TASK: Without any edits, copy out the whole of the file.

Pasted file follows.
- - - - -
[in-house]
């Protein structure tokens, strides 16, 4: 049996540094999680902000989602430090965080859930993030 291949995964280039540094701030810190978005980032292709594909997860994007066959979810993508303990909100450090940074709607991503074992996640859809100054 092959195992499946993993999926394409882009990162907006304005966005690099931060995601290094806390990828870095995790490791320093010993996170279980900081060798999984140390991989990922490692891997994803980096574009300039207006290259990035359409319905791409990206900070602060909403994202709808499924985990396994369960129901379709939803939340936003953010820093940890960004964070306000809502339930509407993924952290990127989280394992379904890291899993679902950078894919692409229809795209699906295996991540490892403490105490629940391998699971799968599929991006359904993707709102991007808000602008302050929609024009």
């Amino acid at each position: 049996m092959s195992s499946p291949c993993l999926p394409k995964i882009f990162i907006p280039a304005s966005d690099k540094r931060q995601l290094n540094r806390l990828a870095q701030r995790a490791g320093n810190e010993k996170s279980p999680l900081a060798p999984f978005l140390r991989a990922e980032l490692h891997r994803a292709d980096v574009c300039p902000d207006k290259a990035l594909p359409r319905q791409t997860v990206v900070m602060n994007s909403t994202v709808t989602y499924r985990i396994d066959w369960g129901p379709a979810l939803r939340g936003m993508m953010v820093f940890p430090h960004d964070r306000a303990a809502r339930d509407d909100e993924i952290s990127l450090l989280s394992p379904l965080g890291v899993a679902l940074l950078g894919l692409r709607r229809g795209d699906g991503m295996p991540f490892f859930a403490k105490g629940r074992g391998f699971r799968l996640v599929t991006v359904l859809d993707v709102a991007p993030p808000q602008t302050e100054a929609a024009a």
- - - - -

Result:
[in-house]
């Protein structure tokens, strides 16, 4: 049996540094999680902000989602430090965080859930993030 291949995964280039540094701030810190978005980032292709594909997860994007066959979810993508303990909100450090940074709607991503074992996640859809100054 092959195992499946993993999926394409882009990162907006304005966005690099931060995601290094806390990828870095995790490791320093010993996170279980900081060798999984140390991989990922490692891997994803980096574009300039207006290259990035359409319905791409990206900070602060909403994202709808499924985990396994369960129901379709939803939340936003953010820093940890960004964070306000809502339930509407993924952290990127989280394992379904890291899993679902950078894919692409229809795209699906295996991540490892403490105490629940391998699971799968599929991006359904993707709102991007808000602008302050929609024009």
């Amino acid at each position: 049996m092959s195992s499946p291949c993993l999926p394409k995964i882009f990162i907006p280039a304005s966005d690099k540094r931060q995601l290094n540094r806390l990828a870095q701030r995790a490791g320093n810190e010993k996170s279980p999680l900081a060798p999984f978005l140390r991989a990922e980032l490692h891997r994803a292709d980096v574009c300039p902000d207006k290259a990035l594909p359409r319905q791409t997860v990206v900070m602060n994007s909403t994202v709808t989602y499924r985990i396994d066959w369960g129901p379709a979810l939803r939340g936003m993508m953010v820093f940890p430090h960004d964070r306000a303990a809502r339930d509407d909100e993924i952290s990127l450090l989280s394992p379904l965080g890291v899993a679902l940074l950078g894919l692409r709607r229809g795209d699906g991503m295996p991540f490892f859930a403490k105490g629940r074992g391998f699971r799968l996640v599929t991006v359904l859809d993707v709102a991007p993030p808000q602008t302050e100054a929609a024009a």